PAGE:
Abstract:As the amount and complexity of model source code, configuration files, and resulting data for simulative experiments are ever increasing, it becomes a real challenge to reliably and efficiently reproduce simulation data and their analysis results published in a scientific paper not only by its readers but also by the authors themselves, which makes the claims and contributions made in the paper questionable. The idea of reproducible research comes as a solution to this problem and suggests that any scientific claims should be published together with relevant experimental data and software code for their analysis so that readers may verify the findings and build upon them; in case of computer simulation, the details of simulation implementation and its configurations should be provided as well. In this chapter, we illustrate the practice of reproducible research for OMNeT++ simulation based on Pweave and Python. We show how to embed simulation configuration files and Python analysis code, import simulation data with automatic updating of simulation results, and analyze data and present the results in a file.

56.Being middle class in China: Identity, attitudes and behaviour

Author:Miao,Ying

Source:Being Middle Class in China: Identity, Attitudes and Behaviour,2016,Vol.

Abstract:Many studies of the Chinese middle class focus on defining it and viewing its significance for economic development and its potential for sociopolitical modernisation. This book goes beyond such objective approaches and considers middle class people's subjective understanding and diverse experiences of class. Based on extensive original research including social surveys and detailed interviews, the book explores who the middle class think they are, what they think about a wide range of socioeconomic and sociopolitical issues, and why they think as they do. It examines attitudes towards the welfare state, social inequality, nationalism, relations with foreign countries and opinions on many social controversies, thereby portraying middle class people as more than simply luxury consumers and potential agents of democracy. The book concludes that a clear class identity and political consciousness have yet to emerge, but that middle class attitudes are best characterised as searching for a balance between old and new, the traditional and the foreign, the principled and the pragmatic.

57.Building trust relationship in cross-cultural collaboration: Case studies on two Chinese animation companies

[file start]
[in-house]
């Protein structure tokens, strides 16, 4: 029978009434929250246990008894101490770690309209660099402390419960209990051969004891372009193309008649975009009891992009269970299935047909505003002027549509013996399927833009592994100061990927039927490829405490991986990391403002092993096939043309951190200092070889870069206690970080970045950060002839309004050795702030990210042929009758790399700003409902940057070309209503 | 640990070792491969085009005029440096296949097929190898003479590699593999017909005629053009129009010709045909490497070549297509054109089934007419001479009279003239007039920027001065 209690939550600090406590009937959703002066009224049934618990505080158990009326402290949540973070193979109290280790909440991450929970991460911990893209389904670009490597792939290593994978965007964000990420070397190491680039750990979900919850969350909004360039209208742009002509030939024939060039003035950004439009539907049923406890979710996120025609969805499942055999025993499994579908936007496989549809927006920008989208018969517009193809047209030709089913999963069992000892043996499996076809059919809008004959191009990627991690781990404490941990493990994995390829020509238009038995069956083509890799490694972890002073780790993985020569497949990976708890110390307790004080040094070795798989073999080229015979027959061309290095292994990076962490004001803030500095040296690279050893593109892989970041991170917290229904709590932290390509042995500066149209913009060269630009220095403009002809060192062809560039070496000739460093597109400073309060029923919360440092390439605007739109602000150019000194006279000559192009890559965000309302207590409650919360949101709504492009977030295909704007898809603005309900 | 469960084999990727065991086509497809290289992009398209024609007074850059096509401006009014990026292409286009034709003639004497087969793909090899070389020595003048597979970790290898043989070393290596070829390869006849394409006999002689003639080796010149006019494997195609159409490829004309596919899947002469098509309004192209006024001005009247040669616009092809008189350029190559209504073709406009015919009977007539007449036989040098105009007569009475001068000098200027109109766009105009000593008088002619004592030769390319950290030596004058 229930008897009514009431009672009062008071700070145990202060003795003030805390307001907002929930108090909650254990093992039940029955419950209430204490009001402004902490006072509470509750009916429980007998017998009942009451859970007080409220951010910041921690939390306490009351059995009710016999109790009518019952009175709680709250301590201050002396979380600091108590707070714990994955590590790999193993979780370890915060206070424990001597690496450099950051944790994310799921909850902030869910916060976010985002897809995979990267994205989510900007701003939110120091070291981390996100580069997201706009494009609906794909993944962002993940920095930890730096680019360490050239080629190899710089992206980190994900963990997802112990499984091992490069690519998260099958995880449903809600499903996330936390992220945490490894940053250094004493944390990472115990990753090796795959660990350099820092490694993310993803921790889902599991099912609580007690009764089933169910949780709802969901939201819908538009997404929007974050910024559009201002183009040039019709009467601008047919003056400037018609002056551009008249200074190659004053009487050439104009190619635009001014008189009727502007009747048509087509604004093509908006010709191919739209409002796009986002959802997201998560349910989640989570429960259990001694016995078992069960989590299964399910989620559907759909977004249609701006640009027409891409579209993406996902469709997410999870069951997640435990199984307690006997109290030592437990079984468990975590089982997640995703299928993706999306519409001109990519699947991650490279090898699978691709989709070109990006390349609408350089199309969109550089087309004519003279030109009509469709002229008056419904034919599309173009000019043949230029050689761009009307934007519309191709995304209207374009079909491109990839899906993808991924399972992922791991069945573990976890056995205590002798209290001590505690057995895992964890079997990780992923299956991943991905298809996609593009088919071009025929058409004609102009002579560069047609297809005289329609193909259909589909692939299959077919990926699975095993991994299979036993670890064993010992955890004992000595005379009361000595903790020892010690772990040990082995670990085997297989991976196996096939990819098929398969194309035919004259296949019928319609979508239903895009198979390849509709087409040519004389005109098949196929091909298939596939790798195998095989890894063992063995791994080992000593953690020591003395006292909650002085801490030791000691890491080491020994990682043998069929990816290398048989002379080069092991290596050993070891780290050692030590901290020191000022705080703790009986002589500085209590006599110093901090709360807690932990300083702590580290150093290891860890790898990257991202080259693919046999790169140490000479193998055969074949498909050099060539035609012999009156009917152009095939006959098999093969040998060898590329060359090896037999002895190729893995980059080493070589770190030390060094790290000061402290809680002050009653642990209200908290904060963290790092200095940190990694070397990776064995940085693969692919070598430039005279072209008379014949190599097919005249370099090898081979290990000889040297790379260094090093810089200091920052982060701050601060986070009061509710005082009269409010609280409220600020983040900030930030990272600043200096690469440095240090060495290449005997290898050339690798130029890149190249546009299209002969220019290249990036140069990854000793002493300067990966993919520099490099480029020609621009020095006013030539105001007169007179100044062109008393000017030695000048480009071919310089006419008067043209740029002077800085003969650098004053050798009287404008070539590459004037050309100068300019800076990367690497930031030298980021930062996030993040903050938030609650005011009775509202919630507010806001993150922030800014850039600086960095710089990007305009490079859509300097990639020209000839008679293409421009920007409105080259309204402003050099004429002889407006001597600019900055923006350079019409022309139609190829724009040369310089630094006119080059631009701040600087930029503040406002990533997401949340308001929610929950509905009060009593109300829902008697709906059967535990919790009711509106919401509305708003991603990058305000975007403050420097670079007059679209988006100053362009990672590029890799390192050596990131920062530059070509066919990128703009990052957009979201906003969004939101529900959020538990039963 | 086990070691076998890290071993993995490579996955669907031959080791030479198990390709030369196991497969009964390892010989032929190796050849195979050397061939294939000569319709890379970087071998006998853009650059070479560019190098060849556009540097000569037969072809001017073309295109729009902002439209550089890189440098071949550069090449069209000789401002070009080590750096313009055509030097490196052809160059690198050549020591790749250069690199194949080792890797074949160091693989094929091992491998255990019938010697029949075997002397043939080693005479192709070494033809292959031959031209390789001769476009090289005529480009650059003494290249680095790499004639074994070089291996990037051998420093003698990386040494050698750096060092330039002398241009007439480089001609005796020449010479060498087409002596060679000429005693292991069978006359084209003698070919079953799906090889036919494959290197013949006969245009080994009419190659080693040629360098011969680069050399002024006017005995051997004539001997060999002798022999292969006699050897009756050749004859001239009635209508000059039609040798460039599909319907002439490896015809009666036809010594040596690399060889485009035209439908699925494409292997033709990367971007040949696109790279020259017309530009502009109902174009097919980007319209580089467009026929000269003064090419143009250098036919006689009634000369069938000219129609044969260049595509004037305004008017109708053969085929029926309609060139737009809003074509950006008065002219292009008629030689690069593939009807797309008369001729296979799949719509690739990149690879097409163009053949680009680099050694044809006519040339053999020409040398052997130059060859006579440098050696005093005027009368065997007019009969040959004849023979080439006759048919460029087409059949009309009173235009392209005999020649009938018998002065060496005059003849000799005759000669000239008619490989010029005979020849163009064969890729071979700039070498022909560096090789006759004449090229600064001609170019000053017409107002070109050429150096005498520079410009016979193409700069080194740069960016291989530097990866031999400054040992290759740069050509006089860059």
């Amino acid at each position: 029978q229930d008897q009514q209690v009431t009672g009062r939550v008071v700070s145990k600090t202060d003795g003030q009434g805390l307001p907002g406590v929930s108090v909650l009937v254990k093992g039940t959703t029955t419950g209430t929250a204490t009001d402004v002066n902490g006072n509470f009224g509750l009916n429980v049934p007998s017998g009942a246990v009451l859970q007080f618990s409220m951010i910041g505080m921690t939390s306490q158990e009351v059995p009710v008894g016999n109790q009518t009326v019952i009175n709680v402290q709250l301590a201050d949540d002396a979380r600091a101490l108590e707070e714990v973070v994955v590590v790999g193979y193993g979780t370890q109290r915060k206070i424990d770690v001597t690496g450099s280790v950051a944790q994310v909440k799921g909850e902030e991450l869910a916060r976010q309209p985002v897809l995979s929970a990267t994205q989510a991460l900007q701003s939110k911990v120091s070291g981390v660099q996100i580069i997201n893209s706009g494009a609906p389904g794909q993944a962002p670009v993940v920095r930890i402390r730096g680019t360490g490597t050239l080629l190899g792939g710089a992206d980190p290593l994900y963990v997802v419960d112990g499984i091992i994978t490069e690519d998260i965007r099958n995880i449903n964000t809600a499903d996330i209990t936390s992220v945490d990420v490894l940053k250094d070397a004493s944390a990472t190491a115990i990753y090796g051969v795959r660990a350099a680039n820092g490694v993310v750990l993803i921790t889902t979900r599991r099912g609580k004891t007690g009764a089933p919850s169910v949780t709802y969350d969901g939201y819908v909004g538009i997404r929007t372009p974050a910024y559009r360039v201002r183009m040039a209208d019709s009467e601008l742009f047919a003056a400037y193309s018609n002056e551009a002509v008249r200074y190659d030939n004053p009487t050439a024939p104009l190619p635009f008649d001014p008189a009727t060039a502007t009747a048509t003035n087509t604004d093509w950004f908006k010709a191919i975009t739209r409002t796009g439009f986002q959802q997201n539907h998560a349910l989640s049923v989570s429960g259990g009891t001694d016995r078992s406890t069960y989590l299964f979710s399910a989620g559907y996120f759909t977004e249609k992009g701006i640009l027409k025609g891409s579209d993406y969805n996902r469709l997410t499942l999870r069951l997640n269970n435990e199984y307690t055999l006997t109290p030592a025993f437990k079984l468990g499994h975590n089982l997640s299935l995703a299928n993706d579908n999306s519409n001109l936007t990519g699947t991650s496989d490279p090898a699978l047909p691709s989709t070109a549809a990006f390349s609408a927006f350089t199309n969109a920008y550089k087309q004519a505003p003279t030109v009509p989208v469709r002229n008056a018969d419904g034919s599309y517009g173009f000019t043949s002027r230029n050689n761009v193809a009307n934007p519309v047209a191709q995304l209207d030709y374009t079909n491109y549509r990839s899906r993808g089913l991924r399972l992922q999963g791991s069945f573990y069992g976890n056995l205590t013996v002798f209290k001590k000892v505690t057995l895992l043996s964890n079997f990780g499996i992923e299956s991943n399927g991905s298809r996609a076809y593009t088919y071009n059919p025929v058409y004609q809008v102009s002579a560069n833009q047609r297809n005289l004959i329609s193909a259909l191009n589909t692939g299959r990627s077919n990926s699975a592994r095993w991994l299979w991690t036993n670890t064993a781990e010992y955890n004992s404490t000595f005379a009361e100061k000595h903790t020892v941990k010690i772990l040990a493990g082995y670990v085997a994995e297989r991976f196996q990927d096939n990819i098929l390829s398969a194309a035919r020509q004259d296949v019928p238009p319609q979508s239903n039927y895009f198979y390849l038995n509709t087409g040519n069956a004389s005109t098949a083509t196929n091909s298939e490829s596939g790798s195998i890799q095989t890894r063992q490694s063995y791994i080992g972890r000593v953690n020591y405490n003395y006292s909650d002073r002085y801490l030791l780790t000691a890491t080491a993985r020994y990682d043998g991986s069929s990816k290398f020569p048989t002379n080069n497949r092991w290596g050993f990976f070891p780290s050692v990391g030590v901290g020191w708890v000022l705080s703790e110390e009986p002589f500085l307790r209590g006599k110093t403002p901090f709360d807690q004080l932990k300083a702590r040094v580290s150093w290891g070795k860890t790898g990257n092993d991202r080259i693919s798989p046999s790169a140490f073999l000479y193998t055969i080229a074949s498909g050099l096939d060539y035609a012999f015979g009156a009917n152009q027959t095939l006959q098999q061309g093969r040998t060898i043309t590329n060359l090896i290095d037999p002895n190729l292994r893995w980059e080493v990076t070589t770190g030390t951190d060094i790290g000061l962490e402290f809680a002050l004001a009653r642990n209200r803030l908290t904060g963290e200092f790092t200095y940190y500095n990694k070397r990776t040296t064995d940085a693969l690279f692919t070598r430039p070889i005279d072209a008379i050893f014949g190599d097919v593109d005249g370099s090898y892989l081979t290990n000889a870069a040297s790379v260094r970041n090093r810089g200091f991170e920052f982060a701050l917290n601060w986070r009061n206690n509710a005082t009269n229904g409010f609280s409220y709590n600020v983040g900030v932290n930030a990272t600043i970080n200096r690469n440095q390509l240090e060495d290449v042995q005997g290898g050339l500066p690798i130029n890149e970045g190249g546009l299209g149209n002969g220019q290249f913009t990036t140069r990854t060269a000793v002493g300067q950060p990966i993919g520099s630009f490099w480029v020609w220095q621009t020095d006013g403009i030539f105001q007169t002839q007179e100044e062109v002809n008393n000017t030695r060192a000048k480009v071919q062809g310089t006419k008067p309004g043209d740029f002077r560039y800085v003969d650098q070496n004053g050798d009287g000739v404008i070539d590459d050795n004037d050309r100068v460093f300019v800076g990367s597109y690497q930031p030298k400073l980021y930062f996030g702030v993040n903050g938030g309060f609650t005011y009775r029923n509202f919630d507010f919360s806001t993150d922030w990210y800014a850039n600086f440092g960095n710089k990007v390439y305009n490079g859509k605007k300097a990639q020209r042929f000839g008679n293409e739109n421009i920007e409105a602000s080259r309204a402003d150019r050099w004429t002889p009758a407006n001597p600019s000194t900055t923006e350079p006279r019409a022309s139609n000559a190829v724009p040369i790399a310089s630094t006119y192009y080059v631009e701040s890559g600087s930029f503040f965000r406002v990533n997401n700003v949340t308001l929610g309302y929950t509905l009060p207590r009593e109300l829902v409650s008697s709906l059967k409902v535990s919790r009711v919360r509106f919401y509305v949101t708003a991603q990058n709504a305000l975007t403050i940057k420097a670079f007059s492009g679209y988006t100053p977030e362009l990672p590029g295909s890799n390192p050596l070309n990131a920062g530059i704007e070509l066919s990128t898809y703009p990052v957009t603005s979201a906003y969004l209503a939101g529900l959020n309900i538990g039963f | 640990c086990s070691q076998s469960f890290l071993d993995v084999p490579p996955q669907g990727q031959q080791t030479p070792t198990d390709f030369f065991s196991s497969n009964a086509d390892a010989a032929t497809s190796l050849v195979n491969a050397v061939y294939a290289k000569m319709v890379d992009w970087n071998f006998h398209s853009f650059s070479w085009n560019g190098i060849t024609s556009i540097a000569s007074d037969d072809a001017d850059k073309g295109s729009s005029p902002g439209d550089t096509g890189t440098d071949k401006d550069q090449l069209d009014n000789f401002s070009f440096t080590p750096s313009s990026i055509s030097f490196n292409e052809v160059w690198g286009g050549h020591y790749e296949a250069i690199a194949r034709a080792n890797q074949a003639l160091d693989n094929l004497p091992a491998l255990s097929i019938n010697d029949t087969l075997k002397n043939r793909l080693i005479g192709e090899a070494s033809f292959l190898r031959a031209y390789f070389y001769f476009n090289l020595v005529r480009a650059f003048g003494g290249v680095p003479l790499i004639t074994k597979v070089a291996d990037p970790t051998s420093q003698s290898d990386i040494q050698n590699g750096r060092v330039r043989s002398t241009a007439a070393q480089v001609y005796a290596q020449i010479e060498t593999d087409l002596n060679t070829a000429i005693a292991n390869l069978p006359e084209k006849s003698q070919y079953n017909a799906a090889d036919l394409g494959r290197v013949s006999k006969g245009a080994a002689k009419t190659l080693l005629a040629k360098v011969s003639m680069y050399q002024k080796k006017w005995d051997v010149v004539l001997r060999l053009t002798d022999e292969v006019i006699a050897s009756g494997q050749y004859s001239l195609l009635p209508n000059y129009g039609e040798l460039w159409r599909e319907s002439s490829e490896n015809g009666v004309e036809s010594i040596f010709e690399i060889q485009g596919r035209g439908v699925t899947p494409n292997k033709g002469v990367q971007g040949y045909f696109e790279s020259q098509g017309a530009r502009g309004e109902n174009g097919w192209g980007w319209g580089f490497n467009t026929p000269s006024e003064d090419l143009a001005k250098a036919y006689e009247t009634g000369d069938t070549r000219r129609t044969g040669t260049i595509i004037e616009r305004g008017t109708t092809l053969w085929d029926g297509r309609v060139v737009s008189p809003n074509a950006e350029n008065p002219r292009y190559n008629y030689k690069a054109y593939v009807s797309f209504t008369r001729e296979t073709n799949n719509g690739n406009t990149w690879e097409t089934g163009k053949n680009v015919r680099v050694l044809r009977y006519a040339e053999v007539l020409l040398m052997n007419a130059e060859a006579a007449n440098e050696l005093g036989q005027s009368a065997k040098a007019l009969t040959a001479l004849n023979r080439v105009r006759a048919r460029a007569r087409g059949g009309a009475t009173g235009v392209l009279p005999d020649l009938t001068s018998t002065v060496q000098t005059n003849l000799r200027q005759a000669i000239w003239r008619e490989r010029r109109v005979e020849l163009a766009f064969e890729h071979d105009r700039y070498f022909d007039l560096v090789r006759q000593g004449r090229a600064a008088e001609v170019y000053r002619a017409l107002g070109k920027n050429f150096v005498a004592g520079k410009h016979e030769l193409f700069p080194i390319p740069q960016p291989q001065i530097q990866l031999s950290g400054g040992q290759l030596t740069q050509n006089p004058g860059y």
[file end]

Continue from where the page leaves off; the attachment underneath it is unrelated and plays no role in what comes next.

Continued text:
Author:Liu,Zheng;Ma,Lei

Source:Transcontinental Strategies for Industrial Development and Economic Growth,2017,Vol.

Abstract:Internationalization and inter-firm collaboration is a business trend today. Meanwhile, cultural values and managerial practices vary from country to country which makes cross-border management more challenging than the traditional in-house business model. A trusting relationship is essential to business success, yet details of how to build-up and maintain trust are unclear. This paper investigates trust development in cross-border collaboration. The literature review has covered key trust theories and its linkage with culture. To further understand the critical issues in of trust, two in-depth case studies are conducted from the Chinese animation game industry. It is found that in order to achieve long-term business collaboration, companies need to be continuously responsive and adapt their trust models. Based on the case analysis, a general model and a practical model are developed for further testing. Other research topics to further link trust with sustainability are also proposed at the end of the chapter.

58.Contemporary Fabrication of Pasts and the Creation of New Identities? Open-Air Museums and Historical Theme Parks in the UK and China

Author:Ludwig, C.; Wang, Y.

Source:,2020,Vol.

Abstract:This chapter examines the selective usage of history, relics and practice to reconstruct specific versions of the past. The open air Beamish Museum in Durham, UK and the historical theme parks in Hangzhou and Kaifeng, China are used as comparative case studies to unpack first, how ‘heritage’ is conceptualised in each context, and second, how particular versions of the past are selected, (re)invented, disseminated and consumed for contemporary purposes. Set within a theoretical framework of ‘living heritage’ and an analytical framework of the over-lapping themes of authenticity, identity and national pride, tourism and education, the chapter examines the different ways in which the appropriation of cultural heritage takes place at each site. In doing so, we draw attention to the disparate interpretations of conservation practice and the idea of ‘living heritage’ in the UK and China and debate their continued relevance in the contemporary heritage discourse.

59.China’s architecture in a globalizing world: Between socialism and the market

Author:Han,Jiawen

Source:China's Architecture in a Globalizing World: Between Socialism and the Market,2017,Vol.

Abstract:China is currently in the midst of an unprecedented building boom and, indeed, interest in Chinese contemporary architecture has been fuelled by this huge expansion. Through a cutting-edge theoretical discussion of Chinese architecture in relation to Chinese modernity, this book examines this phenomenon in detail. In particular, it highlights how changes in the social-political system, the residual influence of Mao and the demands of the market have each shaped and determined style and form in recent years. Using key case studies of Liu Jiakun, Cui Kai, and URBANUS, it analyses the intricate details of historical pressures and practical strategies affecting Chinese architecture. In doing so, it demonstrates that Chinese architects contribute in specific ways to the international architectural discourse, since they are actively engaging with the complex societal transition of contemporary China and managing the dynamics and conflicts arising during the process. China’s Architecture in a Globalizing World: Between Socialism and the Market offers a lens into the innovation and uniqueness of architectural design in China. As such, this book will be useful for students and scholars of architecture, Chinese culture and society and urban studies.

60.Social learning in creative Shanghai

Author:Zhong,Sheng

Source:Insurgencies and Revolutions: Reflections on John Friedmann's Contributions to Planning Theory and Practice,2016,Vol.

Total 165 results found